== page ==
A Presidential Visit Prompts a Presidential Secret
I love doing research.
And if there is one thing I have learned about writing, it’s that the more research you do, the easier it is to write.
One of my goals for the month of November had been to finish the rough draft of my next book, Tales of the Grove Park Inn. Earlier last week I had completed the 24th chapter detailing the romantic weekend Barack and Michelle Obama spent at the Grove Park Inn in April of 2010, but I still had a gap to fill regarding an earlier presidential visit in September of 1936.
That fall President Franklin D. Roosevelt was up for his first re-election, and so his staff had planned a three-city driving tour starting in Knoxville (TN), heading up through the recently established Great Smoky Mountain National Park, and down the other side into Asheville. The next day the President would be driven over to Charlotte, where, after yet another campaign speech, he boarded his train bound back to Washington.
Naturally, the President stayed at the Grove Park Inn, in rooms 220 and 221, a corner suite with a commanding view over the golf course and downtown Asheville. His was not a romantic weekend, however, for he and First Lady Eleanor Roosevelt had long since agreed that they enjoyed their romantic weekends in the company of others, but that is yet another tale to be told.
And so on a Friday afternoon, when the majority of the American populous was either shopping, thinking about shopping, or struggling not to feel guilty for not shopping, I was down in the catacombs of Pack Memorial Library, threading spools of microfilms of the September 1936 Asheville Citizen into a bulky reader. As you might imagine, a Presidential visit was big news for a small town of some 25,000 people, a town that reportedly swelled to more than 40,000 people lining the streets and packed into the town’s minor league baseball field for his brief address.
The newspapers that week were filled with stories, sidebars, and tidbits of information (four people were arrested the day of the President’s visit, three for public intoxication and one for driving without a license), plus photograph after photograph after photograph.
And what I found fascinating was the unwritten agreement all newspaper editors, publishers, reporters and photographers steadfastly upheld: no one — regardless of their political affiliation — either described or photographed the polio-stricken President being lifted in and out of his car by Secret Service agents, staggering to clutch the arm of his son John (a sophomore at Harvard along on this trip), leaning on his crutches, or seated in his wheelchair, his lifeless legs bound by metal straps.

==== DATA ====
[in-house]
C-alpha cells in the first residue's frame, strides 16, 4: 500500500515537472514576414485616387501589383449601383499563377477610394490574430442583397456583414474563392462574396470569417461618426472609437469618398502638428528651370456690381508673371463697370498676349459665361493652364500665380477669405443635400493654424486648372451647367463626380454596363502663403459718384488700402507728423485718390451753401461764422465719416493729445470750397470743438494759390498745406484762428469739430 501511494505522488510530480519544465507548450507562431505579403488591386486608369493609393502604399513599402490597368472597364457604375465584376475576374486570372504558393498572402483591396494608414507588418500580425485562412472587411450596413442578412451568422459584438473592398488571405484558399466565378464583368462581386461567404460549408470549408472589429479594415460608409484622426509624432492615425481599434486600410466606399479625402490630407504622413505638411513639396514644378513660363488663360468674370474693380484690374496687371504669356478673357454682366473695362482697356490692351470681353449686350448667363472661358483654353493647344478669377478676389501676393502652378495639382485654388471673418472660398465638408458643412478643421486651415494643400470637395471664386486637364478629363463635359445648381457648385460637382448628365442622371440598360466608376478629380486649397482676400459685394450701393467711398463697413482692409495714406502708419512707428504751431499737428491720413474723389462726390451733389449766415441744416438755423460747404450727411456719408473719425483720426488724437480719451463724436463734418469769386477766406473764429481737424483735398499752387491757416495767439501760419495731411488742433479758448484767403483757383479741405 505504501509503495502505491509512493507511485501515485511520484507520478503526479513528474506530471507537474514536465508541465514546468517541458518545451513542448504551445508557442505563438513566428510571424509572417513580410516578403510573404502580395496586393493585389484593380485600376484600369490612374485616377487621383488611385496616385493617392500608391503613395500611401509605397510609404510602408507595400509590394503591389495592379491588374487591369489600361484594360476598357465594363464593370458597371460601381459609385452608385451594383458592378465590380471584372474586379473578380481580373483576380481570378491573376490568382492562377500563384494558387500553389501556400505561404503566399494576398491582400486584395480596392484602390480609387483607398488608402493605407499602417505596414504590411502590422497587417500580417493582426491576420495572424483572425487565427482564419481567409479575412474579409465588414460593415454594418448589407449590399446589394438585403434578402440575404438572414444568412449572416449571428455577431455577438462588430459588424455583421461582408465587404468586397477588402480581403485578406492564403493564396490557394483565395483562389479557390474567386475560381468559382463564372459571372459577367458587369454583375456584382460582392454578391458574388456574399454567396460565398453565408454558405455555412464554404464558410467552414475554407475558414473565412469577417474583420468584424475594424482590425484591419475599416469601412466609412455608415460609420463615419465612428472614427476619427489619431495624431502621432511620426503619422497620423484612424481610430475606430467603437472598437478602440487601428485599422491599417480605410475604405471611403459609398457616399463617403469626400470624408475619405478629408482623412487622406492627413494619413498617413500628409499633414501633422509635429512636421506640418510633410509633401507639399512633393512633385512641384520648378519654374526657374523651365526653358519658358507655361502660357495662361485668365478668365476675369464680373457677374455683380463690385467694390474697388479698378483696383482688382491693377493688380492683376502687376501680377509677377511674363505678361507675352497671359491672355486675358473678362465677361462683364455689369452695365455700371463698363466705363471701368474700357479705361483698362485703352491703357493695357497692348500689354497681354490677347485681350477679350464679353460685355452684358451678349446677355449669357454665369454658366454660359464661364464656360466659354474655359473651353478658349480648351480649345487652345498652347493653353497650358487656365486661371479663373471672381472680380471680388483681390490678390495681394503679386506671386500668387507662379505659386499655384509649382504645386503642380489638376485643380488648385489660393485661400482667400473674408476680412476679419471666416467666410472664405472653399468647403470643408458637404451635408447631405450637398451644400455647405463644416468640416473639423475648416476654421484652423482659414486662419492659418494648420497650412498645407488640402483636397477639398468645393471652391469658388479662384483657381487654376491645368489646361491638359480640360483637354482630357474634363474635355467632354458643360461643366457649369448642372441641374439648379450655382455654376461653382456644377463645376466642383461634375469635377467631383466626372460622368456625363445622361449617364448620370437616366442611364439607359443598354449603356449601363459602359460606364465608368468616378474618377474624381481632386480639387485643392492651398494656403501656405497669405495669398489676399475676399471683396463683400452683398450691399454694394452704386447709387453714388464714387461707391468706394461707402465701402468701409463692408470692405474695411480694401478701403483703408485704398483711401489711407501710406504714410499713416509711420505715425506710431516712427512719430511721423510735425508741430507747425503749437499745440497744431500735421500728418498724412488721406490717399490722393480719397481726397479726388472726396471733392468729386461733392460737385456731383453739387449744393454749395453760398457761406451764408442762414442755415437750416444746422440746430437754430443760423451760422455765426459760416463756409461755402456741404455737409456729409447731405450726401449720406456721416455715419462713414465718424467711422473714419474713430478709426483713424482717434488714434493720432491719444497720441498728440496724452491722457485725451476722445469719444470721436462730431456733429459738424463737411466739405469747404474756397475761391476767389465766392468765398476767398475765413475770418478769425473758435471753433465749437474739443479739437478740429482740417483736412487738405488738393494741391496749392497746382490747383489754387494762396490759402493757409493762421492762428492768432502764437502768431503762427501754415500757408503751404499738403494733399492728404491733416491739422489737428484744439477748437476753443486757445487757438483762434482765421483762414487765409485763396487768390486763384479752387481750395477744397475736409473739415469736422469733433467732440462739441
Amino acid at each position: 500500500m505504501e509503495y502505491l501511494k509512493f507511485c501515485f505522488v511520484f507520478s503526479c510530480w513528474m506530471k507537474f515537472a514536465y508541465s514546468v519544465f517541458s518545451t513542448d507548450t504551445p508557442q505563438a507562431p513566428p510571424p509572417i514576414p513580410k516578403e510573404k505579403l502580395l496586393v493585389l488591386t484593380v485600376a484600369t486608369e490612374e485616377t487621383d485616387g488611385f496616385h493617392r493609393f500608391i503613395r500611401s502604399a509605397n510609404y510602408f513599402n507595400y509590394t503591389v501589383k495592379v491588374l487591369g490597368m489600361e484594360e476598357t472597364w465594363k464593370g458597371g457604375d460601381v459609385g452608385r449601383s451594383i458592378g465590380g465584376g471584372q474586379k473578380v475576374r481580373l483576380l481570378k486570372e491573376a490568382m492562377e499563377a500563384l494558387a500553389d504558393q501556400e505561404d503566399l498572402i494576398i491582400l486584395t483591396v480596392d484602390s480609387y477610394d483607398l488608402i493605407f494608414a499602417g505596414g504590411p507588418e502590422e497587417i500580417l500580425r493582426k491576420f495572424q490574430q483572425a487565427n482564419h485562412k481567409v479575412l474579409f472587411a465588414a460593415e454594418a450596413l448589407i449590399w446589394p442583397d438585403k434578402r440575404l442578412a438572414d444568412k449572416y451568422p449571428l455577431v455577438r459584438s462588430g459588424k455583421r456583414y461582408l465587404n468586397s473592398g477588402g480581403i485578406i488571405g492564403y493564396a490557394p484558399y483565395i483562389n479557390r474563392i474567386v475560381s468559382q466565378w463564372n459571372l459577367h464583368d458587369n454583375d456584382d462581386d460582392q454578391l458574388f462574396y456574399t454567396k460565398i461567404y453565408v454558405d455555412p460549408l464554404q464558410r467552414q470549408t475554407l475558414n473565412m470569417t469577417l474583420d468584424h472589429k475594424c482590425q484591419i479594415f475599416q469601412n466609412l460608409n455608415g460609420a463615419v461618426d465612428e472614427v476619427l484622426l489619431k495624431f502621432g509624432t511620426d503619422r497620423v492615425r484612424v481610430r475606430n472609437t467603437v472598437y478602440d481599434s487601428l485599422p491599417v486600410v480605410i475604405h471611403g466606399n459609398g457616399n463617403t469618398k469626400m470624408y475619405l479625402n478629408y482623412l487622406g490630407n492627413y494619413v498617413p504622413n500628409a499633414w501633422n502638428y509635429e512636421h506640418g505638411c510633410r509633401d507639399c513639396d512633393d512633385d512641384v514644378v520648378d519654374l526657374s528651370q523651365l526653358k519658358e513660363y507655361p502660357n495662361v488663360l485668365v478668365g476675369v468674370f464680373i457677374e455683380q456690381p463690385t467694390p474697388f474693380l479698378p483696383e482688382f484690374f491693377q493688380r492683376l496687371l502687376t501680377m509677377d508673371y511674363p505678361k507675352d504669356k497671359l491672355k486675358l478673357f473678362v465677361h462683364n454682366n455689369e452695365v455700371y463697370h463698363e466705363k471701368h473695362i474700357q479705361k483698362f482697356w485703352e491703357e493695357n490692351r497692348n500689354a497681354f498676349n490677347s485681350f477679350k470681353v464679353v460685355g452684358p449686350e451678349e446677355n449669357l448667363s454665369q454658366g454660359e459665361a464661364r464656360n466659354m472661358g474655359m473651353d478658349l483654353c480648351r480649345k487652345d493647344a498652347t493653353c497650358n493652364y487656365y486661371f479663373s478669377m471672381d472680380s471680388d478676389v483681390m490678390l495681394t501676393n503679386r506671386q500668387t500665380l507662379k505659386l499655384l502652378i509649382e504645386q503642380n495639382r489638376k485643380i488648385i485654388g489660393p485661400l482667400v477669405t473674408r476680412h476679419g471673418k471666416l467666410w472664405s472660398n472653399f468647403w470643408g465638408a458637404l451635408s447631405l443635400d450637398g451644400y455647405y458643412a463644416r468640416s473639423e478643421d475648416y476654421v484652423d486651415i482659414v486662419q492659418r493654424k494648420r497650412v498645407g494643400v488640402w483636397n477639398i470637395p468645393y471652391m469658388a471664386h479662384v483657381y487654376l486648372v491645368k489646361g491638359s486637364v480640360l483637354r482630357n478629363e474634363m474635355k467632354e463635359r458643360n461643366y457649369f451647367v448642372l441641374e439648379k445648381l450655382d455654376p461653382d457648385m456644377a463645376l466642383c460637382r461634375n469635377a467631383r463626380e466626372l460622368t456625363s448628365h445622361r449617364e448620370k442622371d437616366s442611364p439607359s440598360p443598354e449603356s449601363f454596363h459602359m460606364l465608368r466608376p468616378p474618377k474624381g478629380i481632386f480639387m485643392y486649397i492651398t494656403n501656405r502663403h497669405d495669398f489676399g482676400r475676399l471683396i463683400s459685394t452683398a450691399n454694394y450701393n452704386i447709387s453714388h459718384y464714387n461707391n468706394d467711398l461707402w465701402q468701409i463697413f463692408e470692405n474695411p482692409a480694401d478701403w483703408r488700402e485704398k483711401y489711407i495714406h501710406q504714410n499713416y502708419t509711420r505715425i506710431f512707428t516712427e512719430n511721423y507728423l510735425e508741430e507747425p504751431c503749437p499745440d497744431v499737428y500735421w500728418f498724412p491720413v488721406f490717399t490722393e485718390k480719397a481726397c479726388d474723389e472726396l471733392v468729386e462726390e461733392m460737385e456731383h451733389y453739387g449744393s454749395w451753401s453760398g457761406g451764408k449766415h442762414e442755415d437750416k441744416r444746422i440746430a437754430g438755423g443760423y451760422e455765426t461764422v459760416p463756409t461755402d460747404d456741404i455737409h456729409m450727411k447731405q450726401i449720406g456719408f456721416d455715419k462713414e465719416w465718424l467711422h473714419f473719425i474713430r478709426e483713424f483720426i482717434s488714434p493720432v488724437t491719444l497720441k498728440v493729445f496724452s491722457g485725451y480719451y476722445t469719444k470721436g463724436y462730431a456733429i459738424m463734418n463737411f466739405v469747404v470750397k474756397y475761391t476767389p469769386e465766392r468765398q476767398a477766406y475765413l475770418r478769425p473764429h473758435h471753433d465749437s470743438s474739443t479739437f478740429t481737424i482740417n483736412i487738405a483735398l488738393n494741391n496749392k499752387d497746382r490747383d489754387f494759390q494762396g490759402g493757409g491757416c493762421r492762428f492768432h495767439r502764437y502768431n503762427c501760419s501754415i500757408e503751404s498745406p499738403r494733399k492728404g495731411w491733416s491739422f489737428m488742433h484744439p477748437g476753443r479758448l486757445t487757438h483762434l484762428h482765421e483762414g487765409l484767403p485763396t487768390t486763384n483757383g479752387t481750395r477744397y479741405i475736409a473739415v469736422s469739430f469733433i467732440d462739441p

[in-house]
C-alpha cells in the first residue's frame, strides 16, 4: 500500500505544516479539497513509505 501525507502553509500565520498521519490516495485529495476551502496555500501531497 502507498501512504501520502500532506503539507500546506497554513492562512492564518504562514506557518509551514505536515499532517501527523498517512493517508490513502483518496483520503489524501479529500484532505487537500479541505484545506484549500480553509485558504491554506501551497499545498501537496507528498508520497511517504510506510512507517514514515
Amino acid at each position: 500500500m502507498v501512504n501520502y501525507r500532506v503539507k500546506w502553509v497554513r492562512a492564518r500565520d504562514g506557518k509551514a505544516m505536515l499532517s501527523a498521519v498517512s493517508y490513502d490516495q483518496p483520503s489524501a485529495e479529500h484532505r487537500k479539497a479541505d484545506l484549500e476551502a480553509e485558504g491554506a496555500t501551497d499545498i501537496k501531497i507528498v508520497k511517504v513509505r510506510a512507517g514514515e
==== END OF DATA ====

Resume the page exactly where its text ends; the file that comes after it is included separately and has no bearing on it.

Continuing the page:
You could, as I did that afternoon, read an entire week’s worth of newspaper articles on the President’s visit to North Carolina and the Grove Park Inn and never once find any mention or photographic evidence of the fact that Franklin Roosevelt was paralyzed from the waist down from polio.
How journalism has changed.
The day following his overnight stay at the Grove Park Inn, a stay so thoroughly documented that we not only know precisely which rooms he slept in, but what he ate for each course at every meal, who served it to him, and who sat to his right and to his left as he ate, the President was lifted back into his car and driven through the streets of Asheville to McCormick Field for an 11:00am address before more than 20,000 people.
Twenty thousand people who had never seen a polio-stricken President struggling just to walk across a baseball diamond to a temporary podium.
But this was not a new challenge for the President’s staff, who had arrived in Asheville a few days earlier just to handle such complications. By the time the presidential Packard reached McCormick Field that sunny Friday morning, a large hole had suddenly appeared in the outfield fence, a hole just large enough for a car to drive through on its way to a cluster of microphones mounted on home plate.
As the crowd stood and roared at the sight of the presidential motorcade slowly making its way across the field, the President leaned forward and, as the car stopped and the sound of the engine was extinguished, without even standing up, delivered his address to them.
Thirty minutes later, to another standing ovation, the President, waving his trademark white Panama straw hat, leaned back in his seat as his car pulled away, drove back through the hole in the outfield fence, and made its way down Highway 74 for lunch at Lake Lure and an afternoon speech in Charlotte.
As a sidebar, that same day one special Grove Park Inn guest might well have watched from his fourth floor room as the Secret Service men lifted the President in and out of his car parked on the front terrace of the hotel. That summer a once-famous author lived at the Grove Park Inn, seeking solace in which to revive his flagging career in room 441 — none other than F. Scott Fitzgerald.
But that, too, is another tale to be told.
Until next Monday,
Have a great week!
President Roosevelt’s photo courtesy of www.duanegraham.wordpress.com.